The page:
The Art of Fiction

by Henry James

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What does James mean by his statement about a novel's structure in "The Art of Fiction"?

"A novel is a living thing, all one and continuous, like any other organism, and in proportion as it lives will it be found, that in each of the parts there is something of each of the other parts" (James 919).

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What James means here is that all sections of the novel are intimately connected. When we attempt to isolate its different aspects for the purpose of analysis, we fail to appreciate it as a unified literary entity.

James maintains that the novel is "all one and continuous," a "living thing." In other words, the novel is like a living being composed of interrelated parts. For example, the head is connected to the shoulders, and the arms are connected to the trunk of the body. No part of the body is separate from the others.

James decries the practice of treating the novel as the sum of categorical, dissected parts. He feels that such a narrow outlook is an injustice to fiction. James argues that we should not discuss literary devices, characterizations, themes, descriptive passages, and dialogue without acknowledging that each affects the other. He maintains that "in each of the parts there is something of each of the other parts."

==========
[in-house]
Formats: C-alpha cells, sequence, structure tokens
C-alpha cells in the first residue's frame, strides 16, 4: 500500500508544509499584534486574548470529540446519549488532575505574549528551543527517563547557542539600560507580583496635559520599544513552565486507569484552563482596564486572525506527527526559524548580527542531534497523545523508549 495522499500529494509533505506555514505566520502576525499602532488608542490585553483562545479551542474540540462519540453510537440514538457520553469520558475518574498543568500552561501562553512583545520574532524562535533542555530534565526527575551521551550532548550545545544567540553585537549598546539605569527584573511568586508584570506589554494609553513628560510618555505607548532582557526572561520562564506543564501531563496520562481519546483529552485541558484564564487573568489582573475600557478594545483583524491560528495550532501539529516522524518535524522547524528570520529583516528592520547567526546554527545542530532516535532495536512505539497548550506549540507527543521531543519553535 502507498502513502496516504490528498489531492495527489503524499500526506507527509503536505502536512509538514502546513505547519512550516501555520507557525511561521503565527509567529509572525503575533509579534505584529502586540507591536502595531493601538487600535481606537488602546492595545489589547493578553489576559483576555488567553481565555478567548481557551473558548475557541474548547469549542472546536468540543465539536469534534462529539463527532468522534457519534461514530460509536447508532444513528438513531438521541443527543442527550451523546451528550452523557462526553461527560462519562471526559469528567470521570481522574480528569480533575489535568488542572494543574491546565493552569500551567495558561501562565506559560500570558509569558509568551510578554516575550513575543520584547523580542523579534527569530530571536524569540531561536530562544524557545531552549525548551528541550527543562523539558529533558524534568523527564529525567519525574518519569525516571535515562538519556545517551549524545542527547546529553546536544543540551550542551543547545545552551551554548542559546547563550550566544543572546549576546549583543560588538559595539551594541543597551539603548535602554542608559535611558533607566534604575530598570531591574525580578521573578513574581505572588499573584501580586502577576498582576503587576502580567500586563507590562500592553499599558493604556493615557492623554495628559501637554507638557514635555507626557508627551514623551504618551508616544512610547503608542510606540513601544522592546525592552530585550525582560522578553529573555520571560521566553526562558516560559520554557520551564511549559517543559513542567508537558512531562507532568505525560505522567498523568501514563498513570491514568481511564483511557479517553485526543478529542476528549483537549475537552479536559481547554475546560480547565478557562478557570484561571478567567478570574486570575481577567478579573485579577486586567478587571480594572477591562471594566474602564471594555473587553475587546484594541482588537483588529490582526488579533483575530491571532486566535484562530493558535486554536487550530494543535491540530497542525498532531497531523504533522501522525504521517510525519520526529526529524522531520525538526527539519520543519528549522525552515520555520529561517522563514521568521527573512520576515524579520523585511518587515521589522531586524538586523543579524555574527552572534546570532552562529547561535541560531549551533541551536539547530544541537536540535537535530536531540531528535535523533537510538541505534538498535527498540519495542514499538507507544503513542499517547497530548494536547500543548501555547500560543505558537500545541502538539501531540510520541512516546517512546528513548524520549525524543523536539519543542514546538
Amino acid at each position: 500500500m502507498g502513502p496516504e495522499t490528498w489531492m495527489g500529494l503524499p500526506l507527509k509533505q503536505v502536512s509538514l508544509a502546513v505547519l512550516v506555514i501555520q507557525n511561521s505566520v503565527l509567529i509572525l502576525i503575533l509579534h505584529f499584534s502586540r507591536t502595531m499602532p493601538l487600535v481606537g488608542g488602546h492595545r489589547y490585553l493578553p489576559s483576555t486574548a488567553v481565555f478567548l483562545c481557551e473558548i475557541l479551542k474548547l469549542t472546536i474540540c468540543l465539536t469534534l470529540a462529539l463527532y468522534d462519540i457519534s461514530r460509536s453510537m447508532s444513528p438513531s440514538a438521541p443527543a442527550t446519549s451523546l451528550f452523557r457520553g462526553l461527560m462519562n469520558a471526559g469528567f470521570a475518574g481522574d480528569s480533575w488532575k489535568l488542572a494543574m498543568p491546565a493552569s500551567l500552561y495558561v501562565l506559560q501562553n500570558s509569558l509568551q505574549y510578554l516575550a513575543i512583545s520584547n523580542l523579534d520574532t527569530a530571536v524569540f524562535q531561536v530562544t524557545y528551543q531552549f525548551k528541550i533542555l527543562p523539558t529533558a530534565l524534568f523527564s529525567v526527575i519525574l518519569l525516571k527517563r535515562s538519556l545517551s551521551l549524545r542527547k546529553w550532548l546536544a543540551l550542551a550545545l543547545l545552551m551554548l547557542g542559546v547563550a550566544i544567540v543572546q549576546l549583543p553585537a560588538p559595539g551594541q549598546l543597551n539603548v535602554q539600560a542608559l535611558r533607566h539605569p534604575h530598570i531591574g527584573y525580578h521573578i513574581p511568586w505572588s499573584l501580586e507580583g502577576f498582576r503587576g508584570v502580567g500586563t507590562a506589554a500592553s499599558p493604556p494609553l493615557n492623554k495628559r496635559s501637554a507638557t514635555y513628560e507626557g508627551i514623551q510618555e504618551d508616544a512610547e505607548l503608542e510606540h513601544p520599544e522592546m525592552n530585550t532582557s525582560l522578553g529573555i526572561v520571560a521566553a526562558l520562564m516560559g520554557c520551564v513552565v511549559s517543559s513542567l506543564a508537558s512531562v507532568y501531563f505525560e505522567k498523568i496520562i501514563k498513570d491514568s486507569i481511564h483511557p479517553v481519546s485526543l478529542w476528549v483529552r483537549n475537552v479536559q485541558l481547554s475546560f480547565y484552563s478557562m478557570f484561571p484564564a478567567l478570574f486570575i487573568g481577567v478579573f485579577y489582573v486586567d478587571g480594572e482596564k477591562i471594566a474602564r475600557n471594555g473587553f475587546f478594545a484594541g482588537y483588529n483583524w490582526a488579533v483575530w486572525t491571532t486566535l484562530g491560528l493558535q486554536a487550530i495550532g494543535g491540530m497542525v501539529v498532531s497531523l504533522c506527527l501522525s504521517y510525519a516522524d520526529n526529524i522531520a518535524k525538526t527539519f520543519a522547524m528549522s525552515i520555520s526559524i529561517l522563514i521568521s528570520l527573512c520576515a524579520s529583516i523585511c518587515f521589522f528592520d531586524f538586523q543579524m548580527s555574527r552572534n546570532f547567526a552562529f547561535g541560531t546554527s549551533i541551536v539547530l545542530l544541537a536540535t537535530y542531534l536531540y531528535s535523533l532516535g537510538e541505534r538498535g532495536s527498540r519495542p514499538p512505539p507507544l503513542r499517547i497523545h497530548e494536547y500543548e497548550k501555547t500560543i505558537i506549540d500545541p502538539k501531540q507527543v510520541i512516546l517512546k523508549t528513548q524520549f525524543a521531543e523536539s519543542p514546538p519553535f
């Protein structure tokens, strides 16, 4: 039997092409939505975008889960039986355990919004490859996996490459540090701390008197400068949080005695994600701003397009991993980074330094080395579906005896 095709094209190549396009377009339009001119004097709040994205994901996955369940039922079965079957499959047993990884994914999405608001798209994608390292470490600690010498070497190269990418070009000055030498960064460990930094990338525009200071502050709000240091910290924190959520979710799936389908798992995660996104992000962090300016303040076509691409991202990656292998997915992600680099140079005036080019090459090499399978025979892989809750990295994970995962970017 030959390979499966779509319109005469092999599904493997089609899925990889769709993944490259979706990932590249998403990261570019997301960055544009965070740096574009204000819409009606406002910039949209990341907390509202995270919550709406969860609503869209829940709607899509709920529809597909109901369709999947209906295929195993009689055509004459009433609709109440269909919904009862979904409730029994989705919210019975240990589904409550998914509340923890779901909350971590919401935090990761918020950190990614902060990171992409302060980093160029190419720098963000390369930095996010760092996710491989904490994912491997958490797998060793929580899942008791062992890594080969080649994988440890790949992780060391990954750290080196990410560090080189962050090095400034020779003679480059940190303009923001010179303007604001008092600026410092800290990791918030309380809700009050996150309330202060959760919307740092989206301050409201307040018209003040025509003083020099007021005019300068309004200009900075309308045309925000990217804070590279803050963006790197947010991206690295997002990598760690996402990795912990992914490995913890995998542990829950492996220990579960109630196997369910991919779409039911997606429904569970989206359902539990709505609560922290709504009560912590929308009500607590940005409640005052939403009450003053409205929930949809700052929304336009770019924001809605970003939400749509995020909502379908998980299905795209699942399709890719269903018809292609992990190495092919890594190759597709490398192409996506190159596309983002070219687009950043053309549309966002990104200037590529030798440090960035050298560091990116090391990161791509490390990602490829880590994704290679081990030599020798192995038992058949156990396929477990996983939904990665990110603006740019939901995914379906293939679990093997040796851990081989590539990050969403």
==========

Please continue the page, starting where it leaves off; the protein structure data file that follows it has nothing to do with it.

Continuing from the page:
He laments that we separate the "novel of character" from the "novel of incident," as if the two are distinct entities. James argues that the only distinction that makes any sense is the one between good movies and bad movies (or good novels and bad novels). Everything else is immaterial. After all, "incident" illustrates "character" just as much as "character" determines the outcome of an incident. James argues that the separation of "incident" from "character" is a childish distinction.

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